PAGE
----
She Remembered Caterpillars is a mysterious dive into a somewhat gloomy but magical world. With a story that is purposefully obfuscated through numerous quotes at the beginning of each level, you’ll be wondering what this game is trying to tell you. Fortunately the puzzles which it offers aren’t nearly as ambiguous as it’s story, while still remaining very challenging indeed.
Only providing you textual explanations when it’s really necessary, Ysbryd Games present a puzzle game that starts off in a satisfyingly simple manner. You control any number of different coloured creatures, your goal to guide them to a white “take-off” pad. A blue creatures can only traverse blue bridges, and likewise with red creatures, however you can combine two primary colours together into one creature. This creature can cross any bridges containing it’s original colours. This gives you a nice foundation for a number of clever puzzles that sort of represent the classic chicken crossing puzzle. A few more additions are made to the puzzles as the game continues, but none of them waver from this basic concept.
The puzzles are designed in such a way, trial and error will rarely get you anywhere. Never will you experience the empty feeling of accidentally solving a puzzle through sheer brute force, as many other puzzle games. I frequently experienced the eureka moment you get when you solve a puzzle in your head before you complete the level.
This is a fantastic expression of good puzzle design. Frustrating puzzles often come from ambiguity of the underlying systems, when the player doesn’t fully understand the rules, or when the difficulty spikes too much and the solution feels out of reach. She Remembered Caterpillars successfully avoids this by drip-feeding you new systems to play with, and carefully adjusting the difficulty with each level.
Owing the lack of frustration I experienced, She Remembered Caterpillars is distinctly logical. As levels become more and more complex, you will use methods of deduction to figure out which coloured creatures must go where, from that information you can begin to unravel the puzzle in reverse. You will often convince yourself the solution is much more extravagant than reality, only to bang your head on the keyboard when you discover the actual solution was staring you in the face the entire time.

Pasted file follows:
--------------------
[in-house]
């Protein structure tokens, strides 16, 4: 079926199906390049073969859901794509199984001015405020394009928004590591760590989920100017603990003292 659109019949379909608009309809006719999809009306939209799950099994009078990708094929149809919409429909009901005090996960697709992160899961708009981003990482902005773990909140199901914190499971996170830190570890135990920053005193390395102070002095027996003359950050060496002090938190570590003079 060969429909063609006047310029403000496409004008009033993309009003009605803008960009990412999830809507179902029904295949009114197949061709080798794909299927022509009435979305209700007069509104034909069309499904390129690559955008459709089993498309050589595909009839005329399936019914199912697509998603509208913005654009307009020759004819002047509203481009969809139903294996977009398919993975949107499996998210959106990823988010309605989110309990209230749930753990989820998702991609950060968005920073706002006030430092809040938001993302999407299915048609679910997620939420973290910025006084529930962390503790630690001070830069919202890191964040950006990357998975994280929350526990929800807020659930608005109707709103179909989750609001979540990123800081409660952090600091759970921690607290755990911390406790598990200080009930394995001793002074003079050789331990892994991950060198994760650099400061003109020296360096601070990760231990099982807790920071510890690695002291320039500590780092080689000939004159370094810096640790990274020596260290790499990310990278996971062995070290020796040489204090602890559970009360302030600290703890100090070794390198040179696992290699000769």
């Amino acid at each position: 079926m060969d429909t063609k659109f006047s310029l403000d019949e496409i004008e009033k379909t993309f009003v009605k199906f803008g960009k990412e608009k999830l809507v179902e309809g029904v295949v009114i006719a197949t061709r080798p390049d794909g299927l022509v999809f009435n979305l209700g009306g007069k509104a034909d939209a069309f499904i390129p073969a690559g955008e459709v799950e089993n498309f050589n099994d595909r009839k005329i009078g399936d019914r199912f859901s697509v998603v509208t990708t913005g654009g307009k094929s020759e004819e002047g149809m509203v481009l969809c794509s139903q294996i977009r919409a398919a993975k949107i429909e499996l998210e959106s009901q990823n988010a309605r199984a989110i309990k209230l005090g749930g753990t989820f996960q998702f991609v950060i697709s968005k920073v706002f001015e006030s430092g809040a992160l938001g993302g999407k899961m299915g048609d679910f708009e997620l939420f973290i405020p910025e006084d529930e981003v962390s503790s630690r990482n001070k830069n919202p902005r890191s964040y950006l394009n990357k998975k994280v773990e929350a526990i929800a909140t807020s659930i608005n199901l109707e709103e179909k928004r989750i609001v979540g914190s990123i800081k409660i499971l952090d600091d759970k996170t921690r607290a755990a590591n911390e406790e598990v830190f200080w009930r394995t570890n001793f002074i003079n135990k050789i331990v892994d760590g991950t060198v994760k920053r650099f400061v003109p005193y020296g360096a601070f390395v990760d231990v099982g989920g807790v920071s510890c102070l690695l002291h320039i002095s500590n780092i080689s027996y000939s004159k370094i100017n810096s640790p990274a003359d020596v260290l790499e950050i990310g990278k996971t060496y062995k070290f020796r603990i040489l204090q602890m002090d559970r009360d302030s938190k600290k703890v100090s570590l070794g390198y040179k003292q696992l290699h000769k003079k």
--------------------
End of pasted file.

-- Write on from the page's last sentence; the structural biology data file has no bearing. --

With it’s linear progression through a set of specific puzzles She Remembers Caterpillars is undoubtedly traditional. If you get stuck on a specific level, you must tough it through until you complete it, otherwise you can’t proceed. I’m not trying to pretend this is a bad thing, however later levels can become a bit daunting, when you know the only way to progress is forwards. Sometimes taking just a bit of time out just to make a cup of tea, helped me get into a different frame of mind, completing a puzzle I had been stuck on for 20 minutes in mere seconds.
For me at least, it wasn’t a game for long play sessions, I needed to give my mind a break. Perhaps it isn’t fair to compare She Remembered Caterpillars to the likes of The Witness, but the exploration gave your mind time to relax between puzzles.
The music and graphics are certainly well matched for a puzzle game. Environments are detailed but carefully colourised, only painting objects of importance with bright colours. The music has an unsettling mysteriousness about it too, managing to walk the line of being memorable but subtle, giving you the space to think of a solution to the puzzle in front of you.
She Remembered Caterpillars is a must play for anyone who enjoys traditional mind-boggling puzzles games. For those who often prefer a contextual story alongside their puzzle games, there is still a lot to offer here, but it isn’t at the forefront. The story is vague and very mysterious, a reflection of the world you solve these puzzles. It talks of experiencing the ups and downs of childhood, and coming to terms with the harsh realities of life.
She Remembers Caterpillars might be more suited to playing on a tablet, with your feet up sipping a cup of tea, but I still had a great time playing it on my computer. There isn’t any filler content to be found here, quality has been chosen over quantity. I hope you have a memorable time playing it.
REVIEW CODE: A complimentary PC code was provided to Brash Games for this review. Please send all review code enquiries to firstname.lastname@example.org.
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